It's still New York

THE Museum of Modern Art, New York, now in a bright blue building at Queens (next to a check-cashing centre and a deli, while its Manhattan home is under renovation) is showing a Max Beckmann retrospective. An urban, night-time, dream-like display filled with brooding colours. "Self-Portrait in Tuxedo", the 1927 oil where Beckmann paints himself, dandyish, one hand on his hip and a cigarette in the other, his face in half-shadow, a grim, resigned, half-irritated and half-amused look on his face, is somewhat like this city: intense, anxious, and yet dressed for a party. Evoking anxiety and delight in equal measure, like this paradoxical city, what Joan Didion once called this "shining and perishable dream", with these spiky skyscrapers wrapped inside fleecy clouds, streets and avenues filled with parks, music, cranes and underground trains, all surrounded by grey water.

But it is possible to sentimentalise the dream and ignore the reality of this city. Think of Woody Allen's "Manhattan", where, as we hear the long wailing notes of Gershwin's "Rhapsody in Blue", we see the New York skyline, the Empire State, the Brooklyn Bridge, parking lots and lamp-lit streets, and the voice-over: "He adored New York City. He idolised it all out of proportion". To him, no matter what the season was, this was still a town that existed in black and white.

It is possible to see the city only in black and white, seeing only the lovely brownstones and ignoring the trash bags lying piled up on every street, seeing the parked Mercedes, the driver sipping his coffee and unfolding his newspaper, and not seeing the man asleep on the park bench. To forget, as Bob Dylan sang: "If you got a lot of money you can make yourself merry/If you only got a nickel, it's the Staten Island Ferry". And I remember these lines as I get down from the Greyhound bus that has brought me from elegant Washington D.C. to noisy New York City, from the political capital to the people's capital. I step out of the Port Authority Bus Terminal and enter the subway, an underground world of more than 450 stations, and 800 miles of tracks, all uptown or downtown. Already hearing the rush of a train.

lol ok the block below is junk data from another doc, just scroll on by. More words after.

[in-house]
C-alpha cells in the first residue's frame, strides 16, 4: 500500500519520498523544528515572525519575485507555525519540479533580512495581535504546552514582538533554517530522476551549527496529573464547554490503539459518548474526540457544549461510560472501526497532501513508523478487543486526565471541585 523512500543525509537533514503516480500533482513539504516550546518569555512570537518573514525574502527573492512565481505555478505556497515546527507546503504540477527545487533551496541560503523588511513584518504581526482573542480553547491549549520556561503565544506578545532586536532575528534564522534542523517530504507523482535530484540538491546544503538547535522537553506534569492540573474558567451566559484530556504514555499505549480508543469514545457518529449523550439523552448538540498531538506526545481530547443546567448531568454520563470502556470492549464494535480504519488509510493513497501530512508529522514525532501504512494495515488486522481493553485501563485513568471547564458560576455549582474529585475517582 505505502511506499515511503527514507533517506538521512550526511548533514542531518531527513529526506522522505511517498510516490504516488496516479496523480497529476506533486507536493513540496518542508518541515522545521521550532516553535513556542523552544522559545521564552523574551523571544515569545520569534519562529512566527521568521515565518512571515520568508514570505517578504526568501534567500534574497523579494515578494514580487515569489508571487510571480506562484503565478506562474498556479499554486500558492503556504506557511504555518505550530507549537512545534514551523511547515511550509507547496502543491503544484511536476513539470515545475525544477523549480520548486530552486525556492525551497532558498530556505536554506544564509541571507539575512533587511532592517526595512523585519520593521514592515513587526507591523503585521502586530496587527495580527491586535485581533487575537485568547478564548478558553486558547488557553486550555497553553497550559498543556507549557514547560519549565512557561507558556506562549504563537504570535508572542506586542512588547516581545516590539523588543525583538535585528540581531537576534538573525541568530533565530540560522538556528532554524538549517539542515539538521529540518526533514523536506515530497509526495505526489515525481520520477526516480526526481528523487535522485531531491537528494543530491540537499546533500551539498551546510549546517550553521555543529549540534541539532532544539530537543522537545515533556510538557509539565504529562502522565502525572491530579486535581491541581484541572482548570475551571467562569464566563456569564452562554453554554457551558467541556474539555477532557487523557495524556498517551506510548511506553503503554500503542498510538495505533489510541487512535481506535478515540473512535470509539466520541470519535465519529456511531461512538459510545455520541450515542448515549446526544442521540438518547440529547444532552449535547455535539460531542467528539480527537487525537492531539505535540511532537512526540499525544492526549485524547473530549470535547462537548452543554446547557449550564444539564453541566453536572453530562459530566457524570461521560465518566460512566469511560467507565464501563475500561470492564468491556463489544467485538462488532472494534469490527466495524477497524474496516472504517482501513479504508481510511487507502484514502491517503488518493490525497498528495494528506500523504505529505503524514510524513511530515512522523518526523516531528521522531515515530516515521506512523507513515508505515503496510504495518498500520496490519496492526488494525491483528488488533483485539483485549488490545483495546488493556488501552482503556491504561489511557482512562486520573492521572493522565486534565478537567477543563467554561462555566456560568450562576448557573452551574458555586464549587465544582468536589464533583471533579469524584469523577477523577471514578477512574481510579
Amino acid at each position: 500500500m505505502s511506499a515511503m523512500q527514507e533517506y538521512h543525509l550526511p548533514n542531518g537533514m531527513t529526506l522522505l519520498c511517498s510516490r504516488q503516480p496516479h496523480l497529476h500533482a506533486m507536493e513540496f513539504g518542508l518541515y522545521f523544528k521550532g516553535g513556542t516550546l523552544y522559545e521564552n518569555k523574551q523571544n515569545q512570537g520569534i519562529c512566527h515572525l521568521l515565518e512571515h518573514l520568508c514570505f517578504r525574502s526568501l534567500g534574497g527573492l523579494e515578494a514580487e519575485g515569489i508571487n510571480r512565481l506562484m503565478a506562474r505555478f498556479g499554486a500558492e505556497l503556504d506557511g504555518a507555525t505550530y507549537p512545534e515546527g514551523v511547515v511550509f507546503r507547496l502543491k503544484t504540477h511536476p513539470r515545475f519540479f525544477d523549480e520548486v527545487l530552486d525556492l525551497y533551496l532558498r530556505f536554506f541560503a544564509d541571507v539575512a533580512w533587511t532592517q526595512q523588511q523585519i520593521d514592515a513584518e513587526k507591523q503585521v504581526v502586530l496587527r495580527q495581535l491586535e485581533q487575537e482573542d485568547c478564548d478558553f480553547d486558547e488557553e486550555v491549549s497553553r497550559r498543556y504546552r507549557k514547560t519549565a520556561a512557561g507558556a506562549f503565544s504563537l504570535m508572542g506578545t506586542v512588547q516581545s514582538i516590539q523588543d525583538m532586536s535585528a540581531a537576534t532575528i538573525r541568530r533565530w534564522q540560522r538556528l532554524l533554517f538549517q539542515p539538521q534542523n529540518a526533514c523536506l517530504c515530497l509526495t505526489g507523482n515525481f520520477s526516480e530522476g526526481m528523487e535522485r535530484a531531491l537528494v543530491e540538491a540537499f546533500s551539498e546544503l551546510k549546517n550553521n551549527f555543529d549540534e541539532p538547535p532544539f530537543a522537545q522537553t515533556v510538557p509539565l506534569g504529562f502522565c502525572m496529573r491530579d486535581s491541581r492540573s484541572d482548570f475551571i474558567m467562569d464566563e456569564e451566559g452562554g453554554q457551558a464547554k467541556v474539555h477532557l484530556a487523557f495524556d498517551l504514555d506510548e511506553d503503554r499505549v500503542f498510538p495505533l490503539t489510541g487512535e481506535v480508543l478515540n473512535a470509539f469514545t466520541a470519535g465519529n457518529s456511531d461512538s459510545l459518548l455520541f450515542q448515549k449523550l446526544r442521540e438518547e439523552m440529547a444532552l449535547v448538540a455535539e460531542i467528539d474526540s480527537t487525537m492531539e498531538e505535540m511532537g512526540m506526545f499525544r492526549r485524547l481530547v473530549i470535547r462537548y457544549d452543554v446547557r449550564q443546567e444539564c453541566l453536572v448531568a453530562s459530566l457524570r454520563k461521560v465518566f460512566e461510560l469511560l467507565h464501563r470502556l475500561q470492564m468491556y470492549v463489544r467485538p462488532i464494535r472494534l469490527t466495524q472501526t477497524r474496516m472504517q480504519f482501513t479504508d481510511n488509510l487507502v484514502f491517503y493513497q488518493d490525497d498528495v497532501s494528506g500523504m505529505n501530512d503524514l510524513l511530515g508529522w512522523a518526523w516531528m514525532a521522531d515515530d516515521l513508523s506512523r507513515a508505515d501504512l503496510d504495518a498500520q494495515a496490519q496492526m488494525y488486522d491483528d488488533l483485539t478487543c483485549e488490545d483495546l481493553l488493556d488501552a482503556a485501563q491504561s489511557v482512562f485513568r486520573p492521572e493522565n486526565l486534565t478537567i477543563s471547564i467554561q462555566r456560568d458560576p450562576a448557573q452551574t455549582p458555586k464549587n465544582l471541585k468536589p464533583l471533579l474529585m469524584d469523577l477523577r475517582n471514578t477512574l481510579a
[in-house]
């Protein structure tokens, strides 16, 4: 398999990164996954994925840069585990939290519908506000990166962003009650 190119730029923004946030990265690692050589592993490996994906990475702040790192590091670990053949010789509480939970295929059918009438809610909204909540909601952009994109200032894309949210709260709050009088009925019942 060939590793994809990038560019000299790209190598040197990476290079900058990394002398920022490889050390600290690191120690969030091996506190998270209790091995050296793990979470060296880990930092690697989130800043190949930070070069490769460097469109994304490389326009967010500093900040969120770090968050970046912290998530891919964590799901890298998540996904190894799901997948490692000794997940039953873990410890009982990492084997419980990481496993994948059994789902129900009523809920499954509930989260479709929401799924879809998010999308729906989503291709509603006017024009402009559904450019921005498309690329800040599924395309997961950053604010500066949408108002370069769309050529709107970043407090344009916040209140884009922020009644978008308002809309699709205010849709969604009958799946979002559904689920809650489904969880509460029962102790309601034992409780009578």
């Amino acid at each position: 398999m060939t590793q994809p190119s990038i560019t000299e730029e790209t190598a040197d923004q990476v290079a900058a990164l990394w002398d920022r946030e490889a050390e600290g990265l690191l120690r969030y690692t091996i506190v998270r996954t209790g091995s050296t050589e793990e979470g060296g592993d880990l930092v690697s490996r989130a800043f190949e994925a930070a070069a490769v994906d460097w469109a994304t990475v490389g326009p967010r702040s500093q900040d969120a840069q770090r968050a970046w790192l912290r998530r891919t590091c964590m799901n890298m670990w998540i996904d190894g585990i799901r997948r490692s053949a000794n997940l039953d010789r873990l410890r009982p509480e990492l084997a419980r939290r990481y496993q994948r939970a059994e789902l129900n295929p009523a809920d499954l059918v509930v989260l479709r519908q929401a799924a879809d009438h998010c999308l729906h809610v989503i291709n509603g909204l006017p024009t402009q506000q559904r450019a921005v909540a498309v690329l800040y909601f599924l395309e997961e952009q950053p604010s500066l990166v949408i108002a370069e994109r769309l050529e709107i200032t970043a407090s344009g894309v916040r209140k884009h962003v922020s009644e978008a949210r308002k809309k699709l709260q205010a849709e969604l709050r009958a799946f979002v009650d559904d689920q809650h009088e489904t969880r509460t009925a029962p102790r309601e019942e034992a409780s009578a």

I have been travelling across America for several weeks now, and everywhere it has been the usual wide-open spaces, fast Interstates, empty pavements (called sidewalks, while hardly anyone walks on them), and polite adherence to all sorts of unwritten rules: preferably no cellphones, no loud laughter, no smoking, no driving through "Walk" signs.

New York, of course, breaks all these rules. The air around me is practically filled with smoke; the pavements are filled with people; the roads are full of cars. Every second person has a cellphone pressed to his ear and is shouting at someone at the other end in an Italian accent, straight out of The Godfather. There are cars, and lots of New York's legendary yellow taxis, driving straight through "Walk" signs and creating traffic jams all over the place — but most people just walk. In fact, people jaywalk. Usually with a cup of coffee in one hand and that cellphone in the other. Unless they're holding a dog leash in the other hand.

Nowhere have I seen as many dogs as in Manhattan. New Yorkers love dogs, even if they have to keep them in small, expensive apartments. Young men in baseball caps and sneakers walk seven to eight dogs at a time: Boxers, Collies, German shepherds, Afghan hounds, and laughing Labrador retrievers. I have never before seen so many Chihuahuas.

If it's not a leash, it's a book. New York, amazingly, reads. "Libraries are the memory of humankind", announces the venerable New York Public Library, with its "lions without and learning within", its 85 branches and four research libraries, including a Braille and Talking Book Library. Even if budget reductions have closed the research libraries on Mondays (and this year the Library has had to launch an Emergency Campaign, seeking to raise $18 million), it still has a tens-of-millions-strong collection, including the Gutenberg Bible and Jefferson's manuscript of the Declaration of Independence. And I see New Yorkers go on reading, and even immigrants learning to read English, in this city where The Village Voice is distributed free, and The Strand, with its huge collection of used books, is as much a landmark as the Empire State Building.